The Right Way

I wrote this post over 6 months ago, but only now felt ready to share. I hope you enjoy it.

I sit at this office desk, in this chair, for the majority of every day. There’s nothing special about it.

I use a computer similar to many other people, granted with several more screens. On my desk are a keyboard, mouse, clock, and often a notebook. On any random day itโ€™s likely a few of my daughter’s drawings litter the limited available space, gifts she delivers to me in between (or sometimes during) my endless stream of video calls.

I have two small side-by-side portrait windows to the side of my desk, from which I can see the roofs of neighbouring houses. There’s little movement from this viewpoint. I can’t see the street, I can only hear the cars driving by and the kids going for bike rides. Occasionally I’ll see my cross-street neighbours through the second-storey windows of their houses. Most of the time I see nothing.

On a warm spring or summer day (which we get far too few of in Winnipeg), occasionally a bird will land outside these windows and take a break from flying. I try to stay still, as they are easily scared from such a close distance. If I can I slowly turn my head and admire the welcome visitor. They seem so free.

My Grandparents loved watching birds. It’s one of the things they had in common, besides their love of family and watching Jeopardy. I’d often drive out to Birds Hill, a small community outside of Winnipeg, and visit them on Sunday mornings. The visits often involved me helping with chores around the yard, but they always started with a few cups of coffee in their kitchen. We’d sit at the counter, a sort of makeshift bar, while the AM radio quietly played in the background.

Birds would visit the birdhouse outside of their window while my Grandfather would comment on how beautiful they are. Occasionally a squirrel would crawl up the post and start eating the seeds. He would frantically wave his hands and yell, but the squirrel would continue eating, paying him no mind.

They only had two stools and despite my Grandmother always offering her spot up, I would grab a shorter chair from the dining room. It was an interesting perspective, sitting lower than they were. If I close my eyes, I can still visualize it.

While sipping coffee, we’d talk about many things. I’d catch them up on the various things going on in my life: my passions, my romantic endeavours, and my career. Usually, my Grandmother would get restless and start doing work around the house while my Grandfather and I continued to chat. He knew every single one of my co-workers and my feelings about them. He wanted to know everything. He asked a lot of questions and listened intently, save for the few times a beautiful Bluejay would distract him from outside the window. We’d talk like this for a solid hour or two before he would stand up, motion me outside and we’d get to work.

One summer day last year, I was working at my desk when I heard a loud thump coming from the direction of my window. Much to my surprise, a bird left me a large gift. This fecal present, sprayed across the majority of the window, left me with a significantly worse view. Not only could I see less of the scattered neighborhood roofs, but I also had to look through chunky white shit to do it.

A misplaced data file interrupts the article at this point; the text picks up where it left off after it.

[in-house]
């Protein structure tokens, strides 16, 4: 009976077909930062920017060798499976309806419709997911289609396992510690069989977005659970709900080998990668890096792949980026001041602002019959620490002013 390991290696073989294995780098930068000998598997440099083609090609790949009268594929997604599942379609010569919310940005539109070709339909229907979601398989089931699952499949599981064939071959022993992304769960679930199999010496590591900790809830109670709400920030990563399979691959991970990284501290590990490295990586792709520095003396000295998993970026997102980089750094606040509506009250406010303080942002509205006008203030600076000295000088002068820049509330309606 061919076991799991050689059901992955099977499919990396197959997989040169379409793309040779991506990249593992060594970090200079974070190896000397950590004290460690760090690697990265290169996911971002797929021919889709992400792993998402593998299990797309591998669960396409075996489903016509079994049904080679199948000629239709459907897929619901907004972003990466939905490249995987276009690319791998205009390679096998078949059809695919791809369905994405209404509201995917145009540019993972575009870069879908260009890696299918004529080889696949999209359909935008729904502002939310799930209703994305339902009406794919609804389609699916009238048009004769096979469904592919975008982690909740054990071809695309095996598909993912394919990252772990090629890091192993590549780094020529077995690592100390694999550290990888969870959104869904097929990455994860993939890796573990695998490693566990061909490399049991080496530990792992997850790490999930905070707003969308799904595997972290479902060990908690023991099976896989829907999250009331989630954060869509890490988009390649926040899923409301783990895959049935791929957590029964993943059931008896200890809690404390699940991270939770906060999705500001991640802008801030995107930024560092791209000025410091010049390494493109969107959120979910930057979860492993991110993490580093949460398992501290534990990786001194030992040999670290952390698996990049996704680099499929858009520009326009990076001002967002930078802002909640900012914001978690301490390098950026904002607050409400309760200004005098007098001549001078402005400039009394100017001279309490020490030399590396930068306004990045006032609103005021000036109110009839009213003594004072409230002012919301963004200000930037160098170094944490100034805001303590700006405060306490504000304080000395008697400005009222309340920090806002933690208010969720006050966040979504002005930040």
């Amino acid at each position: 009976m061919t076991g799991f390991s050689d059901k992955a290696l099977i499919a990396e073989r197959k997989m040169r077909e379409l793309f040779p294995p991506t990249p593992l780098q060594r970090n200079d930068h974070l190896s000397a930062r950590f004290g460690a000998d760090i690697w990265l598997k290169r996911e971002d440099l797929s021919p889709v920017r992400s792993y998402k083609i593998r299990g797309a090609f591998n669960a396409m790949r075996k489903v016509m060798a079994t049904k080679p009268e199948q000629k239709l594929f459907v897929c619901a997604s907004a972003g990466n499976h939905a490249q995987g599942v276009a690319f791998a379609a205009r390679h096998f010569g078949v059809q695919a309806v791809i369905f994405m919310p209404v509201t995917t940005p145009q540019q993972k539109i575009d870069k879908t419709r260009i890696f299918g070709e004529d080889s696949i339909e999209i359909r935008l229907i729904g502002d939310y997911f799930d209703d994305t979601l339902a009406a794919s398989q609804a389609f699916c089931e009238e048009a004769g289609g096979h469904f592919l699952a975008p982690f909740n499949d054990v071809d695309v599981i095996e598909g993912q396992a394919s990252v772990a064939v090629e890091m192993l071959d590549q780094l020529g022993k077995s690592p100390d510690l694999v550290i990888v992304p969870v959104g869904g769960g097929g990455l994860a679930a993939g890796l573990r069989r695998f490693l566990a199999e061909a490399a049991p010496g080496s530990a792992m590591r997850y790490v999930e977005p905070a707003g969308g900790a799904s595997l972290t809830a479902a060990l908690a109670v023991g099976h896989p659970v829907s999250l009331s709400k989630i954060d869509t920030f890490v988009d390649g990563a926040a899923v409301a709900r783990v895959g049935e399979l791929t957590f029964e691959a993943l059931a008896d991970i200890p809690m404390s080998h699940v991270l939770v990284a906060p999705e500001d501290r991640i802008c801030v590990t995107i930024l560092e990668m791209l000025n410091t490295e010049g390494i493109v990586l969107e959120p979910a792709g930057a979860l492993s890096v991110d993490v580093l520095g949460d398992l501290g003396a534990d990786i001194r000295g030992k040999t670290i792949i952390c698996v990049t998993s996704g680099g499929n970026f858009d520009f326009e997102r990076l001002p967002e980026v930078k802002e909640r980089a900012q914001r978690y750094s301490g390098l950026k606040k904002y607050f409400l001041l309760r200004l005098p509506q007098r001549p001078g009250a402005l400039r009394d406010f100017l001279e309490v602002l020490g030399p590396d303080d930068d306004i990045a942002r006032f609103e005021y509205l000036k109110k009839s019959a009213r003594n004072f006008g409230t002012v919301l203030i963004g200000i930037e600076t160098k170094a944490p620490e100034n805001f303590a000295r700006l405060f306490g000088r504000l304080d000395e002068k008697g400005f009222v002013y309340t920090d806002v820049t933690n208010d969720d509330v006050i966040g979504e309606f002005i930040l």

I spent a few hours trying to figure out how to clean it off. It wasnโ€™t an easy thing to do. The windows didnโ€™t open that much and it was almost three stories off the ground. After a few different attempts, I gave up. My wife told me I could hire someone to clean it, after all my Uncle owns a window-washing company. He would certainly do it. But I just let it be. It will rain eventually and it will wash away soon enough, I figured.

Ironically what followed this day was one of the driest summers we’ve ever had in Winnipeg. Local farmers and green thumbs were practically begging for it to rain. You couldn’t walk past three houses without having to avoid the mist from sprinklers. Much to my dismay, the shit prevailed through the small amount of rain we did have and survived the summer.

In the winter, it got unbearably cold and it froze to the window. At this point, I wondered whether I’d ever fully see out of this window again.

My Grandparents managed a yard far too big for themselves in their later years and my Grandfather often asked me to come help cut the grass, fix rotten boards on the planters, or take a load of garbage to the dump in their rickety trailer. I didn’t mind helping him. Despite his short temper, he had a peaceful way about him. He always did things the “right” way, even if it involved more steps than I deemed necessary.

He’d often tell me something needed to be done at the back of the yard and by the time he managed to walk out there (something that became hard for him to do), I’d already have started the project. He’d sometimes yell at me for doing it wrong and show me the correct way. Most of the time he was right.

My Grandfather believed you should always do things the right way the first time. He frequently reminded me of how my Father didnโ€™t approach things the same way.

I was (and still am) fairly impatient. Someone once told me having a kid would help, but I feel like itโ€™s gotten worse. At that point in his life, my Grandfather had a hard time breathing. Simply standing up and sitting down took a large amount of his available energy. He’d struggle to catch a breath after moving a few metres, the result of smoking for many years. I’d anxiously bite my dirty nails, waiting for him to catch his breath and tell me what to do next. Instead, heโ€™d tell me to stop biting my nails.